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Stop Trying to Deny LeBron James’ Greatness

I’m of the belief that greatness is easily recognized, even when greatness doesn’t necessarily move you.

While I don’t necessarily dislike him, I’ve never been a particularly big Bruce Springsteen fan (which I believe is a Class E felony for white, 40-something male sportswriters). Springsteen does have a handful of songs I really enjoy. “Hungry Heart” (which was nearly given to The Ramones to record!) is absolutely wonderful. “Rosalita” is fantastic. And if “Born to Run” doesn’t get your blood pumping, I’m fairly certain you’ve been clinically diagnosed as “dead.” But generally, I’ve never gravitated toward The Boss’s catalogue.

Still, it’s no mystery why Springsteen’s music speaks to so many others. That greatness is evident, and I’d never claim otherwise, because doing so feels like an exercise in pointlessness. Greatness is obvious.

LeBron has become the personification of excellence in modern sports.

Along these lines, LeBron James is about to embark upon his sixth straight NBA Finals. That’s a streak unmatched by any player* since Bill Russell’s Boston Celtics of the 1960s, one of the most stacked squads in sports history, playing at a time when a smaller league was just becoming integrated and the playoffs lasted fewer rounds. Since then, no other superstar has reached more than three straight Finals without LeBron leading the way. Not even Michael Jordan. (Blame baseball if you want, but them’s the facts.)

With this staggering tally, LeBron has become the personification of excellence in modern sports, much less basketball. But given our age of reflexive cynicism, critics have predictably gone into overdrive looking for reasons to dismiss this feat.

LeBron has spent his entire career in the Eastern Conference, which hasn’t been consistently strong since MJ’s heyday.

The first four appearances came with the Miami Heat after bolting Cleveland to stack the deck in his favor by joining fellow All-Stars Dwyane Wade and Chris Bosh. Then he stacked the deck again by joining younger stars in Kyrie Irving and Kevin Love for his Cleveland return.

He’s 2-3 in the finals, and was one Ray Allen miracle shot away from 1-4.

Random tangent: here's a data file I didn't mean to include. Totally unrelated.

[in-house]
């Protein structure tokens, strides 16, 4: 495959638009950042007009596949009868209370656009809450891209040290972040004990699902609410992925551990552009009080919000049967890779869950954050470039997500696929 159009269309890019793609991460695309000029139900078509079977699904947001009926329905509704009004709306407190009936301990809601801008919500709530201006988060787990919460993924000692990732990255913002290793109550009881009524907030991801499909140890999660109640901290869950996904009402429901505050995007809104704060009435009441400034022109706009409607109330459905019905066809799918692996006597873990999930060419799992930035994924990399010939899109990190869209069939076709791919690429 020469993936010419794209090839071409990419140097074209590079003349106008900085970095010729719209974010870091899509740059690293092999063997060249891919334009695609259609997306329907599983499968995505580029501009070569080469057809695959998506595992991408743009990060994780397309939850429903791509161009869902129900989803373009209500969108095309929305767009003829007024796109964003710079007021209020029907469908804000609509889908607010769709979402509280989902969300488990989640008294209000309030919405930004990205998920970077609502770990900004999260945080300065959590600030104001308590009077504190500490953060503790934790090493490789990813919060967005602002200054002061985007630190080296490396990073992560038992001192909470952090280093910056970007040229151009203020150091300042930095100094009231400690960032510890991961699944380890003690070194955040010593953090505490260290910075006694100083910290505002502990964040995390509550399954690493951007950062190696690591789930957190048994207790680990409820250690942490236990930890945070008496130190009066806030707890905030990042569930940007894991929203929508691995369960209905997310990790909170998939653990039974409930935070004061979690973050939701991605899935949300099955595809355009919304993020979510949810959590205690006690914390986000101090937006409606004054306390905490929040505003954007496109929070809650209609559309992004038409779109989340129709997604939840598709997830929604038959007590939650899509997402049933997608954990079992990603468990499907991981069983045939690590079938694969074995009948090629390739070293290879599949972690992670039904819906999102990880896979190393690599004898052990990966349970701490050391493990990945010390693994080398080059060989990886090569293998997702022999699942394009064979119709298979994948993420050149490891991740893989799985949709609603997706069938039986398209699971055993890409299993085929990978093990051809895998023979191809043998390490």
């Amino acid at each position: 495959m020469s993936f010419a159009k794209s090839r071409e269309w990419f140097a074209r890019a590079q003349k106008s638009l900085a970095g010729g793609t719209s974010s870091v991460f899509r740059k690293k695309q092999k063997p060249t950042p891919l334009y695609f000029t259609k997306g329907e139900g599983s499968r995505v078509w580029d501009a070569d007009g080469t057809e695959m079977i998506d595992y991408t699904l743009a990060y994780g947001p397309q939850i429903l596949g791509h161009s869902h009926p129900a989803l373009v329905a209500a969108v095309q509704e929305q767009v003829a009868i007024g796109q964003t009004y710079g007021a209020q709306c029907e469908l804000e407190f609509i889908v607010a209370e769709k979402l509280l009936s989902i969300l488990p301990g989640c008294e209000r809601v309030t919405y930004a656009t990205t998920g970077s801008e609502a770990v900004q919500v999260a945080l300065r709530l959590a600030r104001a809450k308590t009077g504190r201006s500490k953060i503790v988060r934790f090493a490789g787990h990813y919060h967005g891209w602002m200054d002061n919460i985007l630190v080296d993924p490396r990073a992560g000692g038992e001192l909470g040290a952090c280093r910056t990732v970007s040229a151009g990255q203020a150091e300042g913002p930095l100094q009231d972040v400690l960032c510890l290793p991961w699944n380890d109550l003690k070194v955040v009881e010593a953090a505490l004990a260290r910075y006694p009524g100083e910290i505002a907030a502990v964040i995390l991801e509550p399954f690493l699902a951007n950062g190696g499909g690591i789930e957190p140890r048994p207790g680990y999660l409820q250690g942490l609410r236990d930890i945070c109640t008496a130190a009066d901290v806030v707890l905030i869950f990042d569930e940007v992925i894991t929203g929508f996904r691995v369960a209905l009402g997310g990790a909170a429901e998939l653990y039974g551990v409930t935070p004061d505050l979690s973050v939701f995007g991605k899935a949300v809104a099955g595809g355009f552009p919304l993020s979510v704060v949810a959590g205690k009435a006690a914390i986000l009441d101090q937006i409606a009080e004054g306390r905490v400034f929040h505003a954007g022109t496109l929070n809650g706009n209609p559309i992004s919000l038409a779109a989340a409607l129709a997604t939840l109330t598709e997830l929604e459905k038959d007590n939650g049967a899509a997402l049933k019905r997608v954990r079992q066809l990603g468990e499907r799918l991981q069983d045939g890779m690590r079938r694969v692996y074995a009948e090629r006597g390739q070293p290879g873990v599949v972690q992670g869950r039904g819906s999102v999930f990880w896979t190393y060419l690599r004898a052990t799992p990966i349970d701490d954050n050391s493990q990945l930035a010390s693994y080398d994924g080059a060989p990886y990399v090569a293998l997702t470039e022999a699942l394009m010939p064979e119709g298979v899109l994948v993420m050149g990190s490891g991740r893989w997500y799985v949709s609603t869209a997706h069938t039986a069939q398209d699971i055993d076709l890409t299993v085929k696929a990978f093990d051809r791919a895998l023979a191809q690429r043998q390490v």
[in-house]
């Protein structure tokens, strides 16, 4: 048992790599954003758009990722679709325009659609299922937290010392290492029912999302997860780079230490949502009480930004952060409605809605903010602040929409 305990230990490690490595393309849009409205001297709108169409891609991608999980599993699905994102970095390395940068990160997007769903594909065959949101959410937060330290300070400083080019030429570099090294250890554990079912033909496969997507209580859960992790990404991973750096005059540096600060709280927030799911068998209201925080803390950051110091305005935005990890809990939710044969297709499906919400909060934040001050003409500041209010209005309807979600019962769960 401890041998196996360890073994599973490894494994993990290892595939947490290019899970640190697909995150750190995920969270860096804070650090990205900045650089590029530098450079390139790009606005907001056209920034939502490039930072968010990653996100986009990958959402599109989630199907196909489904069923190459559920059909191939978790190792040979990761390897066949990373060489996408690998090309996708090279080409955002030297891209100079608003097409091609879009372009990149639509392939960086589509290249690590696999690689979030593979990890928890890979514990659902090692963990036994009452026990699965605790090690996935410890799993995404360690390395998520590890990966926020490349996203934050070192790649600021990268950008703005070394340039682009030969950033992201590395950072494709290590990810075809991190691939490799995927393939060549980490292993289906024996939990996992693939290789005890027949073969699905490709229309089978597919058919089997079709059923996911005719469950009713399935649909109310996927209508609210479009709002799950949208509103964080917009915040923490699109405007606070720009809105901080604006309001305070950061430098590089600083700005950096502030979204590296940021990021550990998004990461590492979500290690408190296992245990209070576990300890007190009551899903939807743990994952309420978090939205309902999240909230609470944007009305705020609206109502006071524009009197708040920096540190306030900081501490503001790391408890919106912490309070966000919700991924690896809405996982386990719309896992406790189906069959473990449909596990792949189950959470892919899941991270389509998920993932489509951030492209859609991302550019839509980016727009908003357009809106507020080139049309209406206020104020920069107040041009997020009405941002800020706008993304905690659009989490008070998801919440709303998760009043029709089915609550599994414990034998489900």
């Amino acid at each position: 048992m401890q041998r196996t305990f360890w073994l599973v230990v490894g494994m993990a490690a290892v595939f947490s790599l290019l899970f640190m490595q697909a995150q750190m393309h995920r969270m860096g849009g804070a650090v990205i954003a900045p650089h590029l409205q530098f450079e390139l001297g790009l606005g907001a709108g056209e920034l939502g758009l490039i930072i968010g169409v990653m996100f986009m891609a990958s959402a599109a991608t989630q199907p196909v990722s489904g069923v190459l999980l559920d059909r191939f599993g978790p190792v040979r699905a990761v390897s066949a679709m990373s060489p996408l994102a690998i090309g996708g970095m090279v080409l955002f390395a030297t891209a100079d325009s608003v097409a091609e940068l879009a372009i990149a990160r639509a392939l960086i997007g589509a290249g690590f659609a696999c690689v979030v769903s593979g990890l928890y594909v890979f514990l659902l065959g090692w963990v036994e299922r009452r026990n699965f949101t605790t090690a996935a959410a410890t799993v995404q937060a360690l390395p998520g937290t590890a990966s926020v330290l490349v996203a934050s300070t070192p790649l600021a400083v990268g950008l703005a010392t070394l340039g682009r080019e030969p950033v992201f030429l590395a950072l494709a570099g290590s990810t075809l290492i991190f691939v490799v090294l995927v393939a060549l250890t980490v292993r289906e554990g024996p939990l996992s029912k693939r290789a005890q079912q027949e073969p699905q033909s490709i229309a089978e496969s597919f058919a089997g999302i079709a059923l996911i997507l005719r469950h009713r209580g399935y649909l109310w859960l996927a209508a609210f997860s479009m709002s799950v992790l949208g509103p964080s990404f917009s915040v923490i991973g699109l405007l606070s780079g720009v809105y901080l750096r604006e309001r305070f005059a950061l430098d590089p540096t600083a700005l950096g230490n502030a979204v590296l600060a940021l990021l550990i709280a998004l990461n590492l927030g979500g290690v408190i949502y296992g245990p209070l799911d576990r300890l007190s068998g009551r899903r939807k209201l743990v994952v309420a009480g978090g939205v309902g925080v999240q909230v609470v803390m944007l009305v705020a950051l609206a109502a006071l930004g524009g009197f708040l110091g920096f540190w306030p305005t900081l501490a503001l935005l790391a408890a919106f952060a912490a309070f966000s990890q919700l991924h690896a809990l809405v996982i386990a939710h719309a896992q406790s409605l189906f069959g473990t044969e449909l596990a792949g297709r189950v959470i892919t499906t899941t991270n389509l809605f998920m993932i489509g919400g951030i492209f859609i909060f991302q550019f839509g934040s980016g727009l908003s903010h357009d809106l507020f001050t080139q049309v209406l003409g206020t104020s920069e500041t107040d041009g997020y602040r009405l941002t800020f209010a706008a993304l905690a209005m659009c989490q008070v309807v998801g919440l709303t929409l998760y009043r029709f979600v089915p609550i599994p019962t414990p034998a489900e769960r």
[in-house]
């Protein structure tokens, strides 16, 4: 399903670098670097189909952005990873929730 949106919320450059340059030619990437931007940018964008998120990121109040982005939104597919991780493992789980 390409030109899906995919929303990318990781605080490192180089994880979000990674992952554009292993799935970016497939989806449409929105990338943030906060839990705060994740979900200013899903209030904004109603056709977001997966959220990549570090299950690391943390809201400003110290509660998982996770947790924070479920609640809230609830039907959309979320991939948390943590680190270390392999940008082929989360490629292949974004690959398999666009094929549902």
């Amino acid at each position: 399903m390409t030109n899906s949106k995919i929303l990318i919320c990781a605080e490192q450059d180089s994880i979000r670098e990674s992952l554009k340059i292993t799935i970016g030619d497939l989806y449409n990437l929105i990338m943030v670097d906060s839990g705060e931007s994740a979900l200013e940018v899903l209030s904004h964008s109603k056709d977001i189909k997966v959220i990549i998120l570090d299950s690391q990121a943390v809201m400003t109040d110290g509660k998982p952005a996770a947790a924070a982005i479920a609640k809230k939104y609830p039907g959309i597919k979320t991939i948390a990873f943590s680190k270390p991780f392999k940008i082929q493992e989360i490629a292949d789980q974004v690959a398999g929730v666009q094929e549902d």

These people are the worst. Really. Truly. The worst.

In particular, the myopic focus on championships, which shoves sports into a box robbed of any context whatsoever, is exasperating. Every athlete agrees that titles are the ultimate goal. But to treat that title as a zero-sum game risks missing the larger point about LeBron. His greatness isn’t manifested by his ring count, but rather by how you always have a shot at a ring by virtue of his presence. The guy shows up, and you’re automatically in the mix. LeBron equals an instant shot at something special, and that kind of math rarely comes around.

As a comparison, consider Prince in the ‘80s.

As a comparison, consider Prince in the ‘80s. From 1980 to 1989, Prince released nine albums, and they were all good. Some were more revered than others. Some were more commercially successful than others. Some were even revered blockbusters. But bottom line, they were all good.

Think about that. Nearly an album a year for an entire decade. All worth your time. Not a dog in the bunch. During those 10 years, an album from Prince met the assumed promise of a winning product, whether the musical equivalent of a championship or merely just a round or two into the playoffs. It’s a staggering achievement, which explains why that string is universally celebrated, rather than mired in backlash because only three records — Dirty Mind, Purple Rain, Sign O’ The Times — qualify as undisputed masterpieces/championships. Any rational person understands the magnitude of Prince’s prime, which by definition means recognizing the inanity of trying to pick apart that period.

This is also akin to how any Shonda Rhimes project is almost immediately a watercooler hit. Or the way Christopher Nolan is trusted to strike a winning balance between box office and artistic ambition. Or how Radiohead seems incapable of releasing a mediocre album. Or how Julia Louis-Dreyfus is incapable of not being funny. Or how Marvel seems incapable of producing a movie rejected by audiences.

In all of these cases, a track record rightly enhances the lore. Yet somehow there’s a line around the corner to discredit LeBron’s run, which is just lunacy. Nobody would declare him invincible. His teams don’t always win the biggest prize. It doesn’t happen often, but he has played poorly in the Finals. But the bottom line is this: LeBron always gives his team a legitimate shot at winning, even when he’s playing on an otherwise overmatched squad.

Those arguing against LeBron and his legacy are trying to disprove the basketball equivalent of gravity. Root against James if you’d like, because that’s what makes sports fun. But at least allow a few moments to appreciate him. We might not see another run this great for a long time.

* – Yes, James Jones, a deep reserve wing for the Cavaliers who followed LeBron to Cleveland after four seasons alongside him in Miami, has also reached six straight Finals. But c’mon now.

Image: Keith Allison

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